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Movie Review by:
Jim "Good Old JR" Rutkowski
Directed by:
Stephen Norrington
Written by:
James Robinson
Sean Connery, Peta Wilson, Stuart Townsend.
Running time:
110 minutes
Rated PG-13 for intense sequences of fantasy violence, language and innuendo.
 "'s a visually gorgeous, narratively feeble exercise in which cardboard characters are moved around between orgasmic explosions and weightless carnage."
The marketing brains at 20th Century Fox are apparently terrified that 13-year-old boys won't have heard of the famous literary superheroes in ''The League of Extraordinary Gentlemen,'' let alone be able to pronounce the film's title. That must be why the trailers and ads reduce the name to a more instant-message friendly ''LXG'' and scrupulously avoid mention of the characters. The depressing part is that they're probably right.

For the record, the heroes are: adventurer Allan Quatermain (Sean Connery), Captain Nemo (Naseeruddin Shah), the Invisible Man (Tony Curran), Mina Harker (Peta Wilson), Dorian Gray (Stuart Townsend), Dr. Henry Jekyll a.k.a. Mr. Edward Hyde (Jason Flemyng), and a young American sharpshooter named Tom Sawyer (Shane West). These uncanny LXG-men (and woman) band together in 1899 London to combat the global designs of a madman known only as the Phantom. In his possession are unheard-of weapons -- you would recognize them as tanks and automatic rifles -- and his endgame is a brand new concept called world war.
Neat idea, no? It certainly was when renegade comic book writer Alan Moore and illustrator Kevin O'Neill came up with it in 1999. The series of graphic novels on which the new movie is loosely based marks a clever and well-turned addition to the ''steampunk'' genre that transmuted the edgy what-if speculations of cyberpunk fiction into a 19th-century setting.
Unfortunately, the movie version of ''The League of Extraordinary Gentlemen'' has the distinction of being much dumber and pulpier than any comic book ever made -- the ink practically comes off on your fingers as you watch it. Moore's comic utilized the conceit of using literary characters to great effect. They were unique personalities having to work together to combat not just a major foe, but also there own inner demons. Directed by Stephen Norrington (''Blade'') and executive produced by Connery himself, it's a visually gorgeous, narratively feeble exercise in which cardboard characters are moved around between orgasmic explosions and weightless carnage. This isn't a ripoff on the order of ''Wild Wild West'' or ''The Avengers'' -- two storied disasters from summers past -- but it's close.

A typical scene: The League has followed the Phantom to Venice, where he plans to sink the city with a series of underground bombs. To stop the chain reaction of collapsing buildings, Tom Sawyer has to drive Nemo's newfangled ''auto-mobile'' into the epicenter of the blast so the Captain can track him with a rocket, because everyone knows that to stop a bomb you just need a bigger bomb. After a noisy chase, the rocket eventually lands square on Sawyer's noggin -- and two scenes later he's swaggering around with a teensy scratch on his brow.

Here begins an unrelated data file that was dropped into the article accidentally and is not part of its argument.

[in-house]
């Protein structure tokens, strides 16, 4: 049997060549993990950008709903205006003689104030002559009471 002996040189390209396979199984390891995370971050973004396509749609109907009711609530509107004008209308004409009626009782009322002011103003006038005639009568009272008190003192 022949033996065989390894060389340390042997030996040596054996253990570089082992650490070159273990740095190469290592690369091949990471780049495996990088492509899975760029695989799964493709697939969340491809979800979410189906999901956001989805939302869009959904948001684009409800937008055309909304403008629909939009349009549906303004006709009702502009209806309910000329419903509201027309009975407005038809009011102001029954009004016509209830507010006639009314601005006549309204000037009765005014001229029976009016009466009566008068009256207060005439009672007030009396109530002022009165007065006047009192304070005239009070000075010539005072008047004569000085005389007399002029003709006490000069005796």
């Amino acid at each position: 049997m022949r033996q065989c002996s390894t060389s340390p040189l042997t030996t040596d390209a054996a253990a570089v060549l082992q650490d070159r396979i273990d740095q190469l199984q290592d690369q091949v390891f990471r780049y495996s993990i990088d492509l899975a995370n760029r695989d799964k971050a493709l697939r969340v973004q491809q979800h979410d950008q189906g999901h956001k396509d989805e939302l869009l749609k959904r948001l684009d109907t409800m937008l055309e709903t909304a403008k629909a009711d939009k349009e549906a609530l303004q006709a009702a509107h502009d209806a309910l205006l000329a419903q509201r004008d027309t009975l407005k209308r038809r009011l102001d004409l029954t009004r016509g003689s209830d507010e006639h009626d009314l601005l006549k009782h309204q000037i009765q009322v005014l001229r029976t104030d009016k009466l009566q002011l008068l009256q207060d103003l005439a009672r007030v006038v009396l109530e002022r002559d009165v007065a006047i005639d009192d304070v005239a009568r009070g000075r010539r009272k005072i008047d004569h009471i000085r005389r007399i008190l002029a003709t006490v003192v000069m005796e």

There is dialogue in the spaces between heavy-weapons fire, although the acting across the board is mostly action-figure posturing. We learn that Mina, early established as an F.O.D. (Friend of Dracula), has vamperic ways that jeopardize her possible romance with Tom (it also results in a nifty instant perm whenever she transforms). Quatermain mourns his dead son and finds in Tom a suitable replacement; he tells the younger man, ''If you can't do it with one bullet, don't do it at all,'' advice the movie itself heartily scorns. Dorian is a sneaky devil with a telltale painting in his attic; the Invisible Man's a Cockney petty crook; Henry Jekyll is a wimpy 19th-century Bruce Banner and his alter-ego a computer-tweaked behemoth who could be the Hulk's more socialized cousin.

The most intriguing character in ''League'' is Nemo, presented (as in the comic book) as the mystic Persian pasha that Jules Verne originally envisioned. Nemo's submarine, the Nautilus, is a stunning creation -- a sleek, silver Victorian-era needle that could have boiled up out of artist H.R. Giger's dreams. How this massive craft manages to navigate the narrow canals of Venice is another matter.

Your adolescent son will think it's the dopiest thing he has seen in, oh, weeks, especially a climactic battle between Hyde and a hilariously pumped-up villain that is pure PlayStation. Anyone without braces, however, may detect a low rumbling in the background. It's not the screws of the Nautilus you hear, but the combined sounds of Verne, H.G. Wells, Bram Stoker, Mark Twain, Oscar Wilde, Robert Louis Stevenson, and H. Rider Haggard twirling rapidly in their graves.

All Rights Reserved.

Review 2003 Alternate Reality, Inc.



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